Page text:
The Alice M. Baldwin Papers

When Alice Mary Baldwin was offered the position of dean of women at Trinity College in 1924, she told President William Few that she was not interested unless a number of demands were met.  In her memoir she recalled, “I had said that I would not consider the position at all unless I could have a seat on the faculty, could teach some classes in history, have no responsibility as a nurse for which I was entirely unfitted, and have real authority in working with the girls.”  President Few agreed, and for the twenty-four years she was at Duke, Baldwin was fair and encouraging to her students and was a strong leader as well.  The first woman with full faculty status, Baldwin insisted on academic and social improvements to better educate and prepare the female student body.

The Alice M. Baldwin Papers in the University Archives at Perkins Library document Baldwin’s commitment to her students to “develop a freer and more mature atmosphere and at the same time preserve the better traditions, and develop personal honor and responsibility.”  The Baldwin Papers include not only her fascinating memoir, “The Woman’s College As I Remember It,” but also correspondence, minutes, photographs, print materials, and other items that record Baldwin’s life and long career with Duke University.

Born in 1879 in Lewiston, Maine, Baldwin attended a private high school in New Jersey, then received bachelor’s and master’s degrees from Cornell University.  After graduation, she studied in Europe and briefly served as dean of women of Fargo College in North Dakota.  In 1906, she became a history instructor at the Baldwin School of Bryn Mawr, Pennsylvania.  She remained in this position for fifteen years, until 1921 when she began pursuing a Ph.D. in history at the University of Chicago.  In 1923 Baldwin took a summer position as acting dean of women at Trinity College.  After meeting with President Few at the end of the summer, she somewhat reluctantly agreed to leave Chicago and return in the winter as the permanent dean of women of Trinity College, which became Duke University in 1924.  In 1930, she was named the dean of the newly created Woman’s College, a position she held until 1947.

As dean of the Woman’s College of Duke University, Baldwin faced a constant battle for real authority and respect.  In her interview before joining the administration of Duke, Baldwin had to assure male leaders that she could bear criticism without breaking down into tears.  She continued to face sexist attitudes from some colleagues, but the men with whom she worked soon learned that Alice Baldwin was unafraid to demand improvements for women in everything from musical education to lavatory facilities to sports equipment.  In a 1925 letter to President Few, she requested hockey, basketball, and soccer fields as well as a golf course for women’s use.  Her desire to encourage physical activity was decades ahead of Title IX and the widespread establishment of women’s sports.

Increasing the number of women in faculty and administrative positions was perhaps most important to Baldwin.  She pressed tirelessly for more female faculty members who would “serve as examples of what women can achieve in the academic world.”  She also recruited a well-educated live-in dormitory staff to help create a mature and intellectually stimulating atmosphere for the students.  Baldwin’s campus home offered a setting in which young women could socialize with their dean.  Baldwin wrote that their evening chats “gave us an opportunity to discuss various matters concerning student government, the social life, our ideals for the college, etc.”  Baldwin was committed to her students not only as an educator and administrator, but as a mentor and friend.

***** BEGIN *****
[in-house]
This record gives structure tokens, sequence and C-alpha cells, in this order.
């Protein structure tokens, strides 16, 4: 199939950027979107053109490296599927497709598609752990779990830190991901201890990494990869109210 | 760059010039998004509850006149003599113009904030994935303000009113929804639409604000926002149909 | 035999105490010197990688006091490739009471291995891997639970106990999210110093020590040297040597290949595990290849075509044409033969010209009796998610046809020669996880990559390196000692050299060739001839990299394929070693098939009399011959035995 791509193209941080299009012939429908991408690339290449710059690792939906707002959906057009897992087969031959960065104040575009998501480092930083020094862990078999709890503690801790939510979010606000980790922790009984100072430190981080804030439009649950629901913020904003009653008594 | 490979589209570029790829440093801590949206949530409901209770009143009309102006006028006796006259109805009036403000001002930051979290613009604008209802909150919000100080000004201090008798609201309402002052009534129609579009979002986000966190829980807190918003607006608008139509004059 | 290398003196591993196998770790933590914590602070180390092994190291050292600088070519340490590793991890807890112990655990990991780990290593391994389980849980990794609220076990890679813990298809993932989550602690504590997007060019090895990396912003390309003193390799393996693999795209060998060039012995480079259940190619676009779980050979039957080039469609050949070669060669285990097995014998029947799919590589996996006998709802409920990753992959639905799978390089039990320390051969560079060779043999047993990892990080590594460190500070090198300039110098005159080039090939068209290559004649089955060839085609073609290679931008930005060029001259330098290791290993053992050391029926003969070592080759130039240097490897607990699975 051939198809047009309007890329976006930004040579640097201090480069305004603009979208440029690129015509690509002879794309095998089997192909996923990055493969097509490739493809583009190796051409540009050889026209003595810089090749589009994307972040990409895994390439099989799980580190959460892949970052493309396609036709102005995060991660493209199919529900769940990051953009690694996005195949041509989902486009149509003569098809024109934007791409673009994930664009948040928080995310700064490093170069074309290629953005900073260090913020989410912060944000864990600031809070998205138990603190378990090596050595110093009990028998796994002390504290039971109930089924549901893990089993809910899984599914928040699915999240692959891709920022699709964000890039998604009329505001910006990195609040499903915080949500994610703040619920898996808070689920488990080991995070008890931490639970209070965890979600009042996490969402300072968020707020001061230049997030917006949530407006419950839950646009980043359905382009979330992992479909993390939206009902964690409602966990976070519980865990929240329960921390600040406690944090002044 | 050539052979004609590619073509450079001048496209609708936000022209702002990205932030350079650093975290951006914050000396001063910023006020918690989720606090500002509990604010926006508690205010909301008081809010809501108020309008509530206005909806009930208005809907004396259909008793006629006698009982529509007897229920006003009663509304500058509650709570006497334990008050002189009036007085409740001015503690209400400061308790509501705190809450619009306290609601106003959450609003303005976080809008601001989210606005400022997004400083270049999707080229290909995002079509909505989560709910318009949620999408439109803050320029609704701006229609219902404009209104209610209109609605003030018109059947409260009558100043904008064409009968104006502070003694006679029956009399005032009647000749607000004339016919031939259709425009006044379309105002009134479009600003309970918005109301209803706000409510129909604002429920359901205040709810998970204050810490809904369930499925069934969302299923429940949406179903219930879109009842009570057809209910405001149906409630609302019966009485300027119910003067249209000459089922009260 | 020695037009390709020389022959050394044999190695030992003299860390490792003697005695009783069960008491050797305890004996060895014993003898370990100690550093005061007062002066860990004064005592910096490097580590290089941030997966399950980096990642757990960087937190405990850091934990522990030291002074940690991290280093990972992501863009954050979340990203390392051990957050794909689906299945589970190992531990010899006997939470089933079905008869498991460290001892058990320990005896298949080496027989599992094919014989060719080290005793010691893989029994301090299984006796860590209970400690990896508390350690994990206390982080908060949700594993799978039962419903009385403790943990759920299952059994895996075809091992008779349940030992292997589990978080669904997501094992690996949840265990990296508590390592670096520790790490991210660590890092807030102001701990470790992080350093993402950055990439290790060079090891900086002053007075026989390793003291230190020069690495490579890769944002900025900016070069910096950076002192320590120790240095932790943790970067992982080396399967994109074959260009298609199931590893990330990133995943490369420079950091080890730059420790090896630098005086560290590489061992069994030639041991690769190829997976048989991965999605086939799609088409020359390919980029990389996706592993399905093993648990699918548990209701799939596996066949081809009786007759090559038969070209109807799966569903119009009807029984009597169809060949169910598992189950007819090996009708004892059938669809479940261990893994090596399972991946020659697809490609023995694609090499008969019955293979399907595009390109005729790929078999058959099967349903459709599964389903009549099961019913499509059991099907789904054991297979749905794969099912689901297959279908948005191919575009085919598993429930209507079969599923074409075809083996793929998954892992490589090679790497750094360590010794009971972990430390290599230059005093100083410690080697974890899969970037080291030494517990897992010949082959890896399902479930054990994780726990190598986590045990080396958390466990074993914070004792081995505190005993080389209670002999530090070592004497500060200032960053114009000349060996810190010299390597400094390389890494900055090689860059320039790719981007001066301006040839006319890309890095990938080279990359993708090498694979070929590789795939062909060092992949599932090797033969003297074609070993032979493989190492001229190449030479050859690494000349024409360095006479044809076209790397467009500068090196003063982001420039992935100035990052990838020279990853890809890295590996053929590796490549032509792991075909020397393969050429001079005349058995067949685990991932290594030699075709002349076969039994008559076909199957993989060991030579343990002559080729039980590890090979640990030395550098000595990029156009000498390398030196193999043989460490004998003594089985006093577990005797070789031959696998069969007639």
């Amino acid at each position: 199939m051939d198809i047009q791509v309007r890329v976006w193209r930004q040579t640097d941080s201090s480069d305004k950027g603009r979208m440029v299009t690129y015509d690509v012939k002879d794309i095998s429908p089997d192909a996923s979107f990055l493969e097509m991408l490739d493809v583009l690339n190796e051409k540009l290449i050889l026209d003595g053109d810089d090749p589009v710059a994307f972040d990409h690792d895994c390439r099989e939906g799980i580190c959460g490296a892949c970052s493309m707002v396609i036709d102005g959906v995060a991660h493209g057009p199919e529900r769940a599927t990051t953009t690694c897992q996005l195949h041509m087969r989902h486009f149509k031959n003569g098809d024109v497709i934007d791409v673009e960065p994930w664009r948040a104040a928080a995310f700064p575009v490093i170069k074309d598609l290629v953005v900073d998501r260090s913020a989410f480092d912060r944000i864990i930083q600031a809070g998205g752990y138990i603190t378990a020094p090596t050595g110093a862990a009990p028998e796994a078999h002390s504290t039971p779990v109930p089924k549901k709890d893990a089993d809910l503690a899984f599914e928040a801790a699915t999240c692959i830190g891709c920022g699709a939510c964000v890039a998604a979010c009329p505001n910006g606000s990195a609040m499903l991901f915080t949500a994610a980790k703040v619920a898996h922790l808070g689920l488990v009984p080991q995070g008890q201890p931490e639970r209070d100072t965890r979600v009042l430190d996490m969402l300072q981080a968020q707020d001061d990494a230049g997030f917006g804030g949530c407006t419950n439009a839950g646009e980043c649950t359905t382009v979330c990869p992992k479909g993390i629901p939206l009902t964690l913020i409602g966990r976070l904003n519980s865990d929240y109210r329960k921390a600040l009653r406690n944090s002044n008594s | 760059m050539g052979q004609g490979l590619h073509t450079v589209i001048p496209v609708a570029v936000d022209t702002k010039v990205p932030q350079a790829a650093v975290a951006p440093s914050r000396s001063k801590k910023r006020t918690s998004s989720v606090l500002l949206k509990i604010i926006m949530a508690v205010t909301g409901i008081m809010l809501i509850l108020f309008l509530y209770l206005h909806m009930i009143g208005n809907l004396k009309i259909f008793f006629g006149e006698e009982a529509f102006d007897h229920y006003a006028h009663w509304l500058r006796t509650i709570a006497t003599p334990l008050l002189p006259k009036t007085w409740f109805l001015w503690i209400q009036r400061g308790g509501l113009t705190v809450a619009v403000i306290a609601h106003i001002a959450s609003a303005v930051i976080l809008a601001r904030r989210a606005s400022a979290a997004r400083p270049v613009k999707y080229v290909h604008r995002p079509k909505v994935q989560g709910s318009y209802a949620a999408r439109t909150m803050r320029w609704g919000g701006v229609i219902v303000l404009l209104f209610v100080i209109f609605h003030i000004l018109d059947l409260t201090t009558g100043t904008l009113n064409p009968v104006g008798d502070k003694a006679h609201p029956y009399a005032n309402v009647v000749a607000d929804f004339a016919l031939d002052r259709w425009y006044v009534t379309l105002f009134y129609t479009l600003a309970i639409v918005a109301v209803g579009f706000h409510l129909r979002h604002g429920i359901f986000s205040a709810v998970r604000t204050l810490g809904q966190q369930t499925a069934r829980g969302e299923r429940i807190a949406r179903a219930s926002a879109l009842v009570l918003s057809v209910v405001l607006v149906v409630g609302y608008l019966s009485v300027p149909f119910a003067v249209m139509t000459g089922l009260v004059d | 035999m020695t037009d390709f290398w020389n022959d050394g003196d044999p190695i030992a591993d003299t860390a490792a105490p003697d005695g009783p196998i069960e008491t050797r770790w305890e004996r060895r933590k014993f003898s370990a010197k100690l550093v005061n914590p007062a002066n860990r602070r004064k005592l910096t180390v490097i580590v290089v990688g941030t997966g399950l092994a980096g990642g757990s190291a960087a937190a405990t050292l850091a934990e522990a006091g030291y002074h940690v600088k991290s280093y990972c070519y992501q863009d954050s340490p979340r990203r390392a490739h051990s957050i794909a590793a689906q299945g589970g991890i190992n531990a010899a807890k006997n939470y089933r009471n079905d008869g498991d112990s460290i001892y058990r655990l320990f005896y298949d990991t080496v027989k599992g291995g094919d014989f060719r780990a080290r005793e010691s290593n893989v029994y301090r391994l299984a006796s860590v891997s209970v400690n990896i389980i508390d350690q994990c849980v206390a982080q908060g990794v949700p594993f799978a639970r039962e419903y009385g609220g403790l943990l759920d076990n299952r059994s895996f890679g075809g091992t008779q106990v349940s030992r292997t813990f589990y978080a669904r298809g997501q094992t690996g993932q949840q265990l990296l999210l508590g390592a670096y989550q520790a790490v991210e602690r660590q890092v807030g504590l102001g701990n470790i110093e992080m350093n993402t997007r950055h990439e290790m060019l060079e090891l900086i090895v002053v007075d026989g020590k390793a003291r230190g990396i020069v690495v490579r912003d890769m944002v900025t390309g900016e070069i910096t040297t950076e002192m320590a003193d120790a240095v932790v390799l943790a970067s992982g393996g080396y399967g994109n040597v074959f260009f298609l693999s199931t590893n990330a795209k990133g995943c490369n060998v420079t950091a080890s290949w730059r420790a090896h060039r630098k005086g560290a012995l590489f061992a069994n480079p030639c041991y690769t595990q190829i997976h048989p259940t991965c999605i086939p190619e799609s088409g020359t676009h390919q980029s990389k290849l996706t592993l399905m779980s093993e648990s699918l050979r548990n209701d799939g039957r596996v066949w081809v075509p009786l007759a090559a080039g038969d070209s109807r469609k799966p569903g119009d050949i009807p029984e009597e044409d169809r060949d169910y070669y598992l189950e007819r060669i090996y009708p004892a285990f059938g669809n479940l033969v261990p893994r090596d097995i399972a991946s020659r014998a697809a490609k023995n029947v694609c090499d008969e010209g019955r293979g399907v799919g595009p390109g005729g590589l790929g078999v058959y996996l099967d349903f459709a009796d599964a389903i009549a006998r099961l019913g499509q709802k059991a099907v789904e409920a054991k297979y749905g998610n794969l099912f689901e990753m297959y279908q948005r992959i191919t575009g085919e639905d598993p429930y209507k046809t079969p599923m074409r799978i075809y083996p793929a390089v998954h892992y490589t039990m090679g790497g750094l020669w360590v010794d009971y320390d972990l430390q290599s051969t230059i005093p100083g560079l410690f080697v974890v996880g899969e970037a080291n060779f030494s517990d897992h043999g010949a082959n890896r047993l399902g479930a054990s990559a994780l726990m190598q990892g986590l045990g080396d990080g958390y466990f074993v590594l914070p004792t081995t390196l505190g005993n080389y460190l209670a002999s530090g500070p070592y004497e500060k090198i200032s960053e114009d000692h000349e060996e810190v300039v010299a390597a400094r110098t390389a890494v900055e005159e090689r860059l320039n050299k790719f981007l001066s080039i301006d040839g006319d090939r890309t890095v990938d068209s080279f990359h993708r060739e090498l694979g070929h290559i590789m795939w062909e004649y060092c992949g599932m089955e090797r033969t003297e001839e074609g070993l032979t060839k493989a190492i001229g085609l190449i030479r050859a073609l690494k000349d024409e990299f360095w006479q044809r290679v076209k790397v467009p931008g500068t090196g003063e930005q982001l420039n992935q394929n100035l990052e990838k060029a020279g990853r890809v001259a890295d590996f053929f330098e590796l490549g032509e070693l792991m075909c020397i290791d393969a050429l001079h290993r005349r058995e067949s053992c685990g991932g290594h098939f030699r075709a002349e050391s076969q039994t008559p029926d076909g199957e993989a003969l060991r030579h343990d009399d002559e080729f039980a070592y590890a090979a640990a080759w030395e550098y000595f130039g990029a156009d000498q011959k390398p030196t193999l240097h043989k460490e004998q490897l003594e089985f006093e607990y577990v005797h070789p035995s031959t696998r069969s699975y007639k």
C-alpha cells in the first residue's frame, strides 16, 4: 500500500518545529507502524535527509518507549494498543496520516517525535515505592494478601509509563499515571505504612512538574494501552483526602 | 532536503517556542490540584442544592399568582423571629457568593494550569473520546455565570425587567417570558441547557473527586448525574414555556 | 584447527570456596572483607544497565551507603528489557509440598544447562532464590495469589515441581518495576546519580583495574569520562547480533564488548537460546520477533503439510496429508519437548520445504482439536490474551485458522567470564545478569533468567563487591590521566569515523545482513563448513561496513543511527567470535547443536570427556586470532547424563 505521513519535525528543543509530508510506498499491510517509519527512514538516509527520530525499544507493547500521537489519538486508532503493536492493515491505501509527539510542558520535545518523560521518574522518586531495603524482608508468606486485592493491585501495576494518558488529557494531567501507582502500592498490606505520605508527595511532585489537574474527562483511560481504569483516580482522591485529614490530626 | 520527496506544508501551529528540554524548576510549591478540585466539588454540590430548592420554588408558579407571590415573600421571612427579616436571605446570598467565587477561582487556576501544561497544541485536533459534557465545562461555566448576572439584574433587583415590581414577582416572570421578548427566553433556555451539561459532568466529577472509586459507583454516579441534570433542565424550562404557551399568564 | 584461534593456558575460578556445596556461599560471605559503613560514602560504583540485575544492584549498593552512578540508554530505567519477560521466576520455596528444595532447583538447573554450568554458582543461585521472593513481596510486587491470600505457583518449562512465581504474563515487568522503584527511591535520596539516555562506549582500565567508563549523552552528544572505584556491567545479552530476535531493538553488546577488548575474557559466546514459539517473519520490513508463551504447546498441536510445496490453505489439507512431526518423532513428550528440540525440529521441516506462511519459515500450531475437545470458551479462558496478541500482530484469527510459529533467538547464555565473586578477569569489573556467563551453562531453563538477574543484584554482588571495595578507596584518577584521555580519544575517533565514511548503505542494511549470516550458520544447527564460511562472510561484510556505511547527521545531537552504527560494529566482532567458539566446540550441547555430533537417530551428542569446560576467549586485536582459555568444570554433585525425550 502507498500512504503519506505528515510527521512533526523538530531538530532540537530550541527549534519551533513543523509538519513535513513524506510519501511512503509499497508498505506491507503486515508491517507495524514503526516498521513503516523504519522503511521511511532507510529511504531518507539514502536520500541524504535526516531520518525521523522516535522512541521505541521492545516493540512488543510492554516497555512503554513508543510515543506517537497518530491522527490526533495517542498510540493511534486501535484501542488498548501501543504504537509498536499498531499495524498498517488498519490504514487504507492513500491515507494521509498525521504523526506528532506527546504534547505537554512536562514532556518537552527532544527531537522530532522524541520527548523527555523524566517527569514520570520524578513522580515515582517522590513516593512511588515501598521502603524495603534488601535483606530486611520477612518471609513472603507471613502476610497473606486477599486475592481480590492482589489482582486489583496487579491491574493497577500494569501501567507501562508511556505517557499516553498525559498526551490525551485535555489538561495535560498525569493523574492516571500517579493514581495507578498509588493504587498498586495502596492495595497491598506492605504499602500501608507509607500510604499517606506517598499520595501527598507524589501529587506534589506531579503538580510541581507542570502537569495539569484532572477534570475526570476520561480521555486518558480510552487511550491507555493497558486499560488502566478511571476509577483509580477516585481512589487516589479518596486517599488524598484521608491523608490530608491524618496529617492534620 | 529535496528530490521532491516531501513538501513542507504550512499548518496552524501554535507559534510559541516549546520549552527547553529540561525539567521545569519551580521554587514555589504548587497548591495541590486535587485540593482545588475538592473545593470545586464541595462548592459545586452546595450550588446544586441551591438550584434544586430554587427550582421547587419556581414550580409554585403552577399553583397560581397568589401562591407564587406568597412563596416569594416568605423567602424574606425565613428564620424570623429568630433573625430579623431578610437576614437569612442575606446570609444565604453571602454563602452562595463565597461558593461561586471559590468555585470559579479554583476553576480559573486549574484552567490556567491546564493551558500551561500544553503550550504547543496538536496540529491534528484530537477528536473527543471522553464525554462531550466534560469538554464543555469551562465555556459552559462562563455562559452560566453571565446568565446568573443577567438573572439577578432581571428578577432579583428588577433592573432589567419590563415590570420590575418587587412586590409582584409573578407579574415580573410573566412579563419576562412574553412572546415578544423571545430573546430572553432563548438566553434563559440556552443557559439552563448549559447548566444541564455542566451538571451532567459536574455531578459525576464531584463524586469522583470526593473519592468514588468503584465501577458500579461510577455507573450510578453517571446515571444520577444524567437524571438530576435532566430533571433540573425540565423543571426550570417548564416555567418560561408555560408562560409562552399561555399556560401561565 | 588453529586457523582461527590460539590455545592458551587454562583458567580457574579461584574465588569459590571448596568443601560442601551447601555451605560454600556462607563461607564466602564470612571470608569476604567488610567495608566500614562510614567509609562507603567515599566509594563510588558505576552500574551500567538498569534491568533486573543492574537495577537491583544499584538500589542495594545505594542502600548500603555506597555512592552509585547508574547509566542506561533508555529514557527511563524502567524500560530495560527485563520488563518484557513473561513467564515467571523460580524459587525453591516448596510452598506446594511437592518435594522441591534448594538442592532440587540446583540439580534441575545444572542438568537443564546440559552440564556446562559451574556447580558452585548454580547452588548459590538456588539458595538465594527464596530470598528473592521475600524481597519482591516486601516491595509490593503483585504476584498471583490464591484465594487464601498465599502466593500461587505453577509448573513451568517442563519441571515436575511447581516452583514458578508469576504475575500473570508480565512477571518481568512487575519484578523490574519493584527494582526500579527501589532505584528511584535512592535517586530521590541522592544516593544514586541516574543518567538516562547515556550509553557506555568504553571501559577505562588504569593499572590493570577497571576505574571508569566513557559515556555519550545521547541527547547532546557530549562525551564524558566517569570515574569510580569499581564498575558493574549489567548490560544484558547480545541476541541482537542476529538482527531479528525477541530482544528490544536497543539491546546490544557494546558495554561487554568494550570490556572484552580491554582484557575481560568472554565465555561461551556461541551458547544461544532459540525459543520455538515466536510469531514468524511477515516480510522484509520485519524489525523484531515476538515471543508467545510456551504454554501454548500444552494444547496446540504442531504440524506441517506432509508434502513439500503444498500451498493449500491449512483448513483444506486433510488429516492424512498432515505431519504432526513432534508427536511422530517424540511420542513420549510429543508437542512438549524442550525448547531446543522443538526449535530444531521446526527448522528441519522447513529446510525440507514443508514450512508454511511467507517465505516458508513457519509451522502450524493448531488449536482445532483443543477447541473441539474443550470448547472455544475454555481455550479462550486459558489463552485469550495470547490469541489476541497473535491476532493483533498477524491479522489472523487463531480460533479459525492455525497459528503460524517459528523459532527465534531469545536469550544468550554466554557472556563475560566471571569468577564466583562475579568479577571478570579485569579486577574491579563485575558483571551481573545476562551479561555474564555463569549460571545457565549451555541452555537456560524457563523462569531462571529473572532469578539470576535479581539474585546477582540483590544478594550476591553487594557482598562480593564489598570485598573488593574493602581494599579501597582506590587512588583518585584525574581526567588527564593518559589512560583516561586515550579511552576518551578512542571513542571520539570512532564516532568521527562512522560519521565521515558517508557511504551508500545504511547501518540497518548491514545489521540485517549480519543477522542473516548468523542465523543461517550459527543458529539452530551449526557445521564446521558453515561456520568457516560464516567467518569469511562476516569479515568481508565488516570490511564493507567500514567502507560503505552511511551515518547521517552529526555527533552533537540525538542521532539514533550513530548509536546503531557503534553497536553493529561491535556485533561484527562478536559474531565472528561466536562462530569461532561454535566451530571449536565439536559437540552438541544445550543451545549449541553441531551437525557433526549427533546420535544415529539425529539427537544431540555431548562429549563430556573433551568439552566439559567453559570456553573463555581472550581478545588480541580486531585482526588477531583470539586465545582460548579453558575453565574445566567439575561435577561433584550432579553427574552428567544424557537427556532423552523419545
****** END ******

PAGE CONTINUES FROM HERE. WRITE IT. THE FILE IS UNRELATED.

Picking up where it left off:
The Baldwin collection in the University Archives documents both Baldwin’s efforts to change conditions for women and action by the women themselves.  In 1936, the Executive Council of the Women’s Student Government Association requested that the university hire a woman physician with whom they could discuss “the many personal problems” that they faced.  The students also demanded more opportunities to work on campus publications, and they campaigned for a revised judicial system and a crackdown on cheating.  Such initiative by female students shows that whatever their professional goals outside of Duke, female students were learning assertiveness, organization, and confidence under the tutelage of Alice Baldwin.

The Alice M. Baldwin Papers provide a glimpse into the struggles, achievements, and ultimately the changes made at Duke during this remarkable woman’s tenure.  Baldwin’s legacy has received new attention with the university’s recently established Baldwin Scholars Program.  This program will provide eighteen first-year women with the opportunity to participate in all-female classes and activities and to develop leadership skills inside and outside the classroom.  The program’s goals are almost exactly those of Alice Baldwin herself: “My chief aims,” she wrote in her memoir, “were to have full opportunities for the women to share in all academic life; to have the advantages of the university libraries, laboratories, faculty, while at the same time giving them the opportunity to develop leadership and college spirit through their own organizations while learning to work with men through membership in some common student organizations and enterprises.”  The Baldwin Scholars Program is a fitting legacy for Alice Baldwin, an administrator who inspired a generation of Duke women to pursue their academic careers with confidence and enthusiasm.  In a 1960 letter to Baldwin, a former student wrote affectionately, “We admired you in every way, and learned from what you were as well as from what you said.”

Valerie Gillispie

Valerie Gillispie is an intern in the University Archives at Duke University.